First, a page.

So yeah, get ready to observe and dissect, and make many attempts to figure out how it was made
On this page scrolled down I worked on my second master copy. I am still trying to learn how it benefits me besides reminding me I can make that kind of quality. For this specific one I did have fun locating colours and certain pastel strokes in blending were pretty cool. That and continuing to work on steps: placement, sketch, draw, value, colour.
But I’m learning to space out these studies because I want to and need to keep making my own work.
TessaW last edited by TessaW
Hi Paul! There are different ways I do master studies. At first I made 1:1 copies, but found myself zoning out and going on autopilot for them. I'm sure I soaked up some knowledge that way, but I learned stamina in image making more than anything I think. Now I generally use them in conjunction with a concept I'm studying or trying to get better at. Depending on the subject, I might make a fairly faithful copy in black and white or in full color, some times I'm just isolating certain elements with quick sketches. Sometimes I won't make a 1:1 study and will instead apply some of the principles of the masterwork onto my own piece. I think it's more effective when you can apply what you've learned to one of your own pieces soon after. I don't always do so, but that's what I aim for. Sometimes I'm looking at overall composition, sometimes it's how they pose figures or portray hands, sometimes it's for stylistic choices, sometimes it's for values, or lighting effects, or for color choices. It just all depends.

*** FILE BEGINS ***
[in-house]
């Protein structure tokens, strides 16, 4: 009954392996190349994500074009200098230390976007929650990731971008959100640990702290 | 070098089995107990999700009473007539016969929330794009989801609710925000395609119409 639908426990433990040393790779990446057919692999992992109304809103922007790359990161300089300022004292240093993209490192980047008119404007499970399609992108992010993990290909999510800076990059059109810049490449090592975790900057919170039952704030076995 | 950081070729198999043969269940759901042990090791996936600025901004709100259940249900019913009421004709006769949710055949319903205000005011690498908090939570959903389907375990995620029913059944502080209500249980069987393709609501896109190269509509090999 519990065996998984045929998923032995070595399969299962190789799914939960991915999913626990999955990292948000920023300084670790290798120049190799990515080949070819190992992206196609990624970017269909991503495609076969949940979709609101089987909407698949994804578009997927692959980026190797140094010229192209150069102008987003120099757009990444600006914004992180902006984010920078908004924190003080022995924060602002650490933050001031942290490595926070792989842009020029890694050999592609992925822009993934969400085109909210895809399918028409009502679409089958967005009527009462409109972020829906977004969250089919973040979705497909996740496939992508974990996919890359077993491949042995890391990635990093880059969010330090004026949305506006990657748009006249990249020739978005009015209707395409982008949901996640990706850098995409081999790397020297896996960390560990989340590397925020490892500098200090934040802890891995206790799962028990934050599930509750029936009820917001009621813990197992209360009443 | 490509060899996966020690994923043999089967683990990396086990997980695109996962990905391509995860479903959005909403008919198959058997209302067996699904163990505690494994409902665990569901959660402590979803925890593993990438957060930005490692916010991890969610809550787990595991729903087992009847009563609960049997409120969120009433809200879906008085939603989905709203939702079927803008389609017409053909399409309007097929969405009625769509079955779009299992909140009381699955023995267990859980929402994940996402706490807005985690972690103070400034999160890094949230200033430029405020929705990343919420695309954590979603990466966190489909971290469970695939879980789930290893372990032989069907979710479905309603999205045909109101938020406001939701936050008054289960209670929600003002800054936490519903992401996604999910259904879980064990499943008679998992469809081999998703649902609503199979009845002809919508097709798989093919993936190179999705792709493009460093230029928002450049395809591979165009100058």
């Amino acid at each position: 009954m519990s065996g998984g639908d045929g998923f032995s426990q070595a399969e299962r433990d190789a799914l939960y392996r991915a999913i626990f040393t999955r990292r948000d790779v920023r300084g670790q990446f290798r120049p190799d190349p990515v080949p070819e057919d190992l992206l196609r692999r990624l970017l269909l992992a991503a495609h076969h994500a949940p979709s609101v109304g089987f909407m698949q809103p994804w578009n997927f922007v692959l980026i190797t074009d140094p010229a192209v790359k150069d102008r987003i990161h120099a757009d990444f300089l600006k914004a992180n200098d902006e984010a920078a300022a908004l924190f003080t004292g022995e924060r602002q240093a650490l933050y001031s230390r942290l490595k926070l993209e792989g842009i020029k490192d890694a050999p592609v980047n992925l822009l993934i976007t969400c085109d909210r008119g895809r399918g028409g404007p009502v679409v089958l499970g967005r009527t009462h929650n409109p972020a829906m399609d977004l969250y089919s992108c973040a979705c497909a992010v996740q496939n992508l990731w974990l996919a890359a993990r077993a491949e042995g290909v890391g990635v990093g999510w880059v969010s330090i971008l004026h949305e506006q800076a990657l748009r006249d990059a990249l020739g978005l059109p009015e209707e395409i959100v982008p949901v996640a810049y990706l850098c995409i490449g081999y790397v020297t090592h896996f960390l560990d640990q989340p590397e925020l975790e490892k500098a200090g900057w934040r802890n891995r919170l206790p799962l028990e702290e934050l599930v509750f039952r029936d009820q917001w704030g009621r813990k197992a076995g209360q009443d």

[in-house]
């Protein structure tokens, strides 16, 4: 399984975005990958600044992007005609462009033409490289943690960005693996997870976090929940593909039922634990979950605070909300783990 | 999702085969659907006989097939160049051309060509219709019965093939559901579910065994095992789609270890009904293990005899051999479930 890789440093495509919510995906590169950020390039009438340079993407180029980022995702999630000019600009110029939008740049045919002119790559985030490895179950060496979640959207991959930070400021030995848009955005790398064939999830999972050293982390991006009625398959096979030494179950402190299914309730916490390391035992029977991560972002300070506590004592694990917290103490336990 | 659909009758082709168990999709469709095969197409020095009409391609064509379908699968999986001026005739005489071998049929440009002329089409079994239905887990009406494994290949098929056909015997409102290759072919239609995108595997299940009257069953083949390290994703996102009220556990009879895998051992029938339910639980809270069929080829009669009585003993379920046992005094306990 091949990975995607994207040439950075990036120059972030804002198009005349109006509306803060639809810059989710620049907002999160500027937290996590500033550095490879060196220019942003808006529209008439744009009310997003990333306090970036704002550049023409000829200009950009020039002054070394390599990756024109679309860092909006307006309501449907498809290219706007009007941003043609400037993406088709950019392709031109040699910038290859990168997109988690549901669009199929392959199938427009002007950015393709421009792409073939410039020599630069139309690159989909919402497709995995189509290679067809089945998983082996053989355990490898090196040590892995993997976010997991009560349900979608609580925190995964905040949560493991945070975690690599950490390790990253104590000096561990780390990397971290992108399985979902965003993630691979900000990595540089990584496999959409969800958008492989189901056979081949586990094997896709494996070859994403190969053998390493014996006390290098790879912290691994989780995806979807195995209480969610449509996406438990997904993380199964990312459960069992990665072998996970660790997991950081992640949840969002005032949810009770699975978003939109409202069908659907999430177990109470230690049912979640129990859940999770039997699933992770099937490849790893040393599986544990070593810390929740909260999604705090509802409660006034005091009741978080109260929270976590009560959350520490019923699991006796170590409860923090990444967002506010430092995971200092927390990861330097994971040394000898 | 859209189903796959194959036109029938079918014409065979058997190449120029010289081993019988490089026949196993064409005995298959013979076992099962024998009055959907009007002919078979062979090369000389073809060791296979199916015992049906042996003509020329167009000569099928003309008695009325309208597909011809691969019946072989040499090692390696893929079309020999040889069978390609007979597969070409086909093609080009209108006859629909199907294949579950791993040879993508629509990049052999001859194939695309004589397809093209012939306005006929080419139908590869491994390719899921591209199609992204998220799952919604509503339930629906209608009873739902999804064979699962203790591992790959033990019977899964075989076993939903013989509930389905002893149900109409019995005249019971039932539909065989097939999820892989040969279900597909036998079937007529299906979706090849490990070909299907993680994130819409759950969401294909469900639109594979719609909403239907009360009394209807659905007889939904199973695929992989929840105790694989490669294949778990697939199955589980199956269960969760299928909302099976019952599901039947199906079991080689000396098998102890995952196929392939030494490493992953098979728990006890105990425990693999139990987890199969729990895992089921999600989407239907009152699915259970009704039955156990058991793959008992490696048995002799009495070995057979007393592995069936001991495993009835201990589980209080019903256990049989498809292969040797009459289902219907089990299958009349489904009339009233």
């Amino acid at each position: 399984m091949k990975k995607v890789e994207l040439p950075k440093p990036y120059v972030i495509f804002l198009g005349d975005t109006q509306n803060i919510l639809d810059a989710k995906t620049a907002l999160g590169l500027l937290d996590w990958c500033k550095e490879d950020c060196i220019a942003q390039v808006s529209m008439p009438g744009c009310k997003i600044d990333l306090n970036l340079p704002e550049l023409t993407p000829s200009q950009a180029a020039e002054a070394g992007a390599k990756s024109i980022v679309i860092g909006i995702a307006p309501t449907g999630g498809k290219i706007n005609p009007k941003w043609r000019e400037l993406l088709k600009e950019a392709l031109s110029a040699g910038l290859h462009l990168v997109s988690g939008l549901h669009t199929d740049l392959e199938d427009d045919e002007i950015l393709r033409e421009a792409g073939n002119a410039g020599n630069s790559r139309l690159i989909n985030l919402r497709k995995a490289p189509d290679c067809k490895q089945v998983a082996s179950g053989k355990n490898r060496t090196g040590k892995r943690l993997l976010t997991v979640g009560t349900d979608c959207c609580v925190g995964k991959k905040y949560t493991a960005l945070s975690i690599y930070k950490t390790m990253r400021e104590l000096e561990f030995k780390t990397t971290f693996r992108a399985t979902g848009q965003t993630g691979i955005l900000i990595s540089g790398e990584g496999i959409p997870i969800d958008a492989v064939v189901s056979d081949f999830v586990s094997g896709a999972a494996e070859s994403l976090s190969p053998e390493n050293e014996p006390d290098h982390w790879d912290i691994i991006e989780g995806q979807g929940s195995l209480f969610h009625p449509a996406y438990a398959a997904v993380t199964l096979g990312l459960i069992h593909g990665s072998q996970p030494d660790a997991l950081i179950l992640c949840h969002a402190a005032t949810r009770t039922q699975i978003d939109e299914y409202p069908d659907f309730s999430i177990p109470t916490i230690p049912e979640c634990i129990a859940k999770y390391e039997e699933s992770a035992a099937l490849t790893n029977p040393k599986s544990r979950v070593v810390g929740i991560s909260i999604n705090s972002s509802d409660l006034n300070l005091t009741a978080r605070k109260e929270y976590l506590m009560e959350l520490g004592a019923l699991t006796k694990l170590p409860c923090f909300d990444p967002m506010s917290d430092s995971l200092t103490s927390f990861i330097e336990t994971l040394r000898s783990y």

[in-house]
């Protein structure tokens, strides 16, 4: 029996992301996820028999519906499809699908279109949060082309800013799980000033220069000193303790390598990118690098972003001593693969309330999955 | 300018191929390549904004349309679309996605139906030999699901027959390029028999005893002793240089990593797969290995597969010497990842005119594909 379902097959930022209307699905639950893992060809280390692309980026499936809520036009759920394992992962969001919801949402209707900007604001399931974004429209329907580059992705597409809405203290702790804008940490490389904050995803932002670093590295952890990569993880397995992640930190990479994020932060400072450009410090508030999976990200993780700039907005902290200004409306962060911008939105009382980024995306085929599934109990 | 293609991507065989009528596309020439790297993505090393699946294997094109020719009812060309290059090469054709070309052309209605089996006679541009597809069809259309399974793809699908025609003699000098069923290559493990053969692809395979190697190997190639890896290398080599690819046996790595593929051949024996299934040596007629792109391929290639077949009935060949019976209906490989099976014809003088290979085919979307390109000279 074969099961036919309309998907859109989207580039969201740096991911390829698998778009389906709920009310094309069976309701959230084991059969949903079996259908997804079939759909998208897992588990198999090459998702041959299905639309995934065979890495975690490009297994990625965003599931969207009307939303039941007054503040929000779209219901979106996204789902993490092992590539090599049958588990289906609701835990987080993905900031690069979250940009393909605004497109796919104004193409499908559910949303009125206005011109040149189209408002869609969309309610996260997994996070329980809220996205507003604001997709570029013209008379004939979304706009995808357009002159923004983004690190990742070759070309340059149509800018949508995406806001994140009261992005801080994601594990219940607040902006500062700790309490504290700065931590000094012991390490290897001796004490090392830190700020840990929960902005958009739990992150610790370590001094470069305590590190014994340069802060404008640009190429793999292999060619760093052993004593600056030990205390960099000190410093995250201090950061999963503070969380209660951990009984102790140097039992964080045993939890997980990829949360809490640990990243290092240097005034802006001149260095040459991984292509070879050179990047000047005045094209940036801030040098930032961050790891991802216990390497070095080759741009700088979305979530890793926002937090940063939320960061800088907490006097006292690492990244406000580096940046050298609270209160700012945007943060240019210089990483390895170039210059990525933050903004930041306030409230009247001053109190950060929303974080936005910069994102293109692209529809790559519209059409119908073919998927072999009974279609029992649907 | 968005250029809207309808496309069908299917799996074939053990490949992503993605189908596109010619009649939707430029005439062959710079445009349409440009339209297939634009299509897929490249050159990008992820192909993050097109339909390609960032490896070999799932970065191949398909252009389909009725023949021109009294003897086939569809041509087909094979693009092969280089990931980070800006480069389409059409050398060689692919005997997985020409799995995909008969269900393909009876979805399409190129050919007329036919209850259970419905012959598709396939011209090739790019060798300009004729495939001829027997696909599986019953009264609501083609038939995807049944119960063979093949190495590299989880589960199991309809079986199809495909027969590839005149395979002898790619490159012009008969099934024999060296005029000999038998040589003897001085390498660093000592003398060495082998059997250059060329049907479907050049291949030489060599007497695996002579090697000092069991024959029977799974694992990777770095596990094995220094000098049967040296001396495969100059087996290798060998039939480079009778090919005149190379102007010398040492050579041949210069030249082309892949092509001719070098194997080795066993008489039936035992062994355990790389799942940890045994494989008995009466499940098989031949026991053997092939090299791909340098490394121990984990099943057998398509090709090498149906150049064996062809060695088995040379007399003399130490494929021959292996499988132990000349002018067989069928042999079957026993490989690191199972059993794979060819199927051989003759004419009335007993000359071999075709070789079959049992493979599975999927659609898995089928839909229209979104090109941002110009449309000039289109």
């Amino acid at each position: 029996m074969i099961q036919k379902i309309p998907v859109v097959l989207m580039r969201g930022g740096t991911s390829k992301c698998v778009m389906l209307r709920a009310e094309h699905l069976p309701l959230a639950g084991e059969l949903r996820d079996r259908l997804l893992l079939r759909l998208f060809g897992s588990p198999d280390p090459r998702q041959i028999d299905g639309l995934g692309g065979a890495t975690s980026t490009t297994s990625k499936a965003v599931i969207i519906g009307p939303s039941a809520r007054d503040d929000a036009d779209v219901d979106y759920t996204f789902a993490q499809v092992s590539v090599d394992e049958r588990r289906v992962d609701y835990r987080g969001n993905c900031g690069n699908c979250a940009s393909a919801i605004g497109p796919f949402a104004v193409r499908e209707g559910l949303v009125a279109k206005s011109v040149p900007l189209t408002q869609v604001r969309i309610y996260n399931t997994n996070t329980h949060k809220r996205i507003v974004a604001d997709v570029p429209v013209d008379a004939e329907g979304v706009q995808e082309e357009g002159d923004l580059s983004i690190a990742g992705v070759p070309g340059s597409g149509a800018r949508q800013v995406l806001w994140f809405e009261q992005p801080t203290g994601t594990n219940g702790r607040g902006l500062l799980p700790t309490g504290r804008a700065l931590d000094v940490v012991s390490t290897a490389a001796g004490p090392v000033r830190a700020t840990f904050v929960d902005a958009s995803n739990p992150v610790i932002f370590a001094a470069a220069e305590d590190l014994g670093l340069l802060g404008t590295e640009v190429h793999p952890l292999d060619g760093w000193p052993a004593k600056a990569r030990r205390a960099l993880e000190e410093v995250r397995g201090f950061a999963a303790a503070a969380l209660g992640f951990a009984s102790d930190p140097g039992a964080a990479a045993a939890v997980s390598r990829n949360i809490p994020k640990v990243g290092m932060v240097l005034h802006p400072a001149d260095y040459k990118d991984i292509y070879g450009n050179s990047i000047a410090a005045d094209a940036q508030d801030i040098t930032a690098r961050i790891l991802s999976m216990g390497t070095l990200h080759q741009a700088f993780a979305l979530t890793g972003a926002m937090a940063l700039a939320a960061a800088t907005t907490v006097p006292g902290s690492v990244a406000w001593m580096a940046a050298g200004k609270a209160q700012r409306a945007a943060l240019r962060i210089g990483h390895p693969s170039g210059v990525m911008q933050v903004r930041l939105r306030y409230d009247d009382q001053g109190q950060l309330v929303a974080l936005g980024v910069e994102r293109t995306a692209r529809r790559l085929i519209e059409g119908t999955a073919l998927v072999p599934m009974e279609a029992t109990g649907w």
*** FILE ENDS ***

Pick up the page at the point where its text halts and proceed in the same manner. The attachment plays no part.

Here's a selection of a few of my studies:
This was for a comp course here at SVS. The goal was to break down a composition into a simple thumbnail sketch with limited values, and then to change it slightly into a similar but different comp of your own.
Here's a couple of master studies to get a hang of the traditional medium I was using, as well as to see how master landscape painters handled values and simplified information.
After doing 10 or so of those, I did several of my own from life, here's one:
Here's one focusing specifically on edges and a little bit on skin tones: